Altered hippocampal dendritic spine maturation after hypoxia-induced seizures in neonatal rats.

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Cognitive comorbidities often follow early-life seizures (ELS), especially in the setting of autism and other neurodevelopmental syndromes. However, there is an incomplete understanding of whether neuronal and synaptic development are concomitantly dysregulated. We have previously shown that hypoxia-induced seizures (HS) in postnatal day (P)10 rats increase acute and later-life hippocampal glutamatergic neurotransmission and spontaneous recurrent seizures, and impair cognition and behavior. As dendritic spines critically regulate synaptic function, we hypothesized that ELS can induce developmentally specific changes in dendritic spine maturation. At intervals during one month following HS in P10 rats, we assessed dendritic spine development on pyramidal neurons in the stratum radiatum of hippocampal area CA1. Compared to control rats in which spine density significantly decreased from P10 to early adulthood (P38), post-seizure rats failed to show a developmental decrease in spine density, and spines from P38 post-seizure rats appeared more immature-shaped (long, thin). In addition, compared to P38 control rats, post-seizure P38 rats expressed significantly more synaptic PSD-95, a marker of mature synapses. These changes were preceded by a transient increase in hippocampal expression of cofilin phosphorylated at Ser3, representing a decrease in cofilin activity. These results suggest that early-life seizures may impair normal dendritic spine maturation and pruning in CA1 during development, resulting in an excess of less efficient synapses, via activity-dependent modification of actin-regulating proteins such as cofilin. Given that multiple neurodevelopmental disorders show similar failures in developmental spine pruning, the current findings may represent a deficit in structural plasticity that could be a component of a mechanism leading to later-life cognitive consequences associated with early-life seizures.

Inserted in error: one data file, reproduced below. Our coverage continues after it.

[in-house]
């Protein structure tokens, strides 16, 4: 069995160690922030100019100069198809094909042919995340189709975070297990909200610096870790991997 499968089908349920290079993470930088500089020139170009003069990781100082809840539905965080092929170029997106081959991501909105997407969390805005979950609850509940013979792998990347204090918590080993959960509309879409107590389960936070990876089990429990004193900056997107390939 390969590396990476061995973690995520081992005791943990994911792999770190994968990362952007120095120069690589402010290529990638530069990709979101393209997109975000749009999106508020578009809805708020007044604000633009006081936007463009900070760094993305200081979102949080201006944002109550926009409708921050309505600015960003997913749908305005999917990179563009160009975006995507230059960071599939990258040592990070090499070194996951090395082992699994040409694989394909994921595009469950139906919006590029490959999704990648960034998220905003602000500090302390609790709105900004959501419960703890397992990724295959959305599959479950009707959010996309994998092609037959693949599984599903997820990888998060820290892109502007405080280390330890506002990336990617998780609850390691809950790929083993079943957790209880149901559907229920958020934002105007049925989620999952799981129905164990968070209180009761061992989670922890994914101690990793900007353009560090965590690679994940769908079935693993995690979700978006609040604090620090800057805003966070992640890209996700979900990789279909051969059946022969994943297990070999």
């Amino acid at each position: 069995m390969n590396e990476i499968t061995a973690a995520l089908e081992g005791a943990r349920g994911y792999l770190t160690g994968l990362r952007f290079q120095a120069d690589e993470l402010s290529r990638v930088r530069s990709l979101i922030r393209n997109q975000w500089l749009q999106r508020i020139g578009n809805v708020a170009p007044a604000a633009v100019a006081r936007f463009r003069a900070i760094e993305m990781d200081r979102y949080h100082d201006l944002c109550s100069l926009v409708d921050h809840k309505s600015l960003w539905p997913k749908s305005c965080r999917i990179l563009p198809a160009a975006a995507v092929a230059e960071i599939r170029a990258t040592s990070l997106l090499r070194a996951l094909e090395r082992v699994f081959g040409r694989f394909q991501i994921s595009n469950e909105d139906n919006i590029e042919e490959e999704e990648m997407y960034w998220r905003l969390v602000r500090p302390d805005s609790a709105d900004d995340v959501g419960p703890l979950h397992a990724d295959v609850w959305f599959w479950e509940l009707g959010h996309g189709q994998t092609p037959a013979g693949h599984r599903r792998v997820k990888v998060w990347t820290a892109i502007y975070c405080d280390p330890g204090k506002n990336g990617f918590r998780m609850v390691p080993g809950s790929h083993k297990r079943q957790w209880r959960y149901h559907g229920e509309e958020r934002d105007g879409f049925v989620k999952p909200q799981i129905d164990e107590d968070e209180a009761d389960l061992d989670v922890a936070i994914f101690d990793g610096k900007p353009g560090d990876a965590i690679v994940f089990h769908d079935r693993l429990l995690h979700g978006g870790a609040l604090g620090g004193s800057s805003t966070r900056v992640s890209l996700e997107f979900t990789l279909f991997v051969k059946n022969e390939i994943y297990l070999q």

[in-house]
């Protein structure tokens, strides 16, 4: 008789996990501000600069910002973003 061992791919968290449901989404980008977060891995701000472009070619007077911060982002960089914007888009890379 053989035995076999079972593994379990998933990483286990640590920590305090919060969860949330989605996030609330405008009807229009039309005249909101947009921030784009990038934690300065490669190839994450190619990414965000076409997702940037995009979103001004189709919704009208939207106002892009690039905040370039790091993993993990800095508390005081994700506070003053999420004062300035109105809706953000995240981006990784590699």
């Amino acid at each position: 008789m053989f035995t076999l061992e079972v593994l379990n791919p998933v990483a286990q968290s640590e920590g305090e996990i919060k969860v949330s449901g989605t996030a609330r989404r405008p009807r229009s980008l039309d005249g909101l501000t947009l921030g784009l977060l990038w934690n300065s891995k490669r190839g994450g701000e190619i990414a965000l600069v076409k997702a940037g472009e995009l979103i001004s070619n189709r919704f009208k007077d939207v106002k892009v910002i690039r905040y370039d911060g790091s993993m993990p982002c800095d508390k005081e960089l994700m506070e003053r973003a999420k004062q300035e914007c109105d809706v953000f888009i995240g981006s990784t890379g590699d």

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Molecular and Cellular Neurosciences



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This article was published in Molecular and Cellular Neurosciences, Volume 113.

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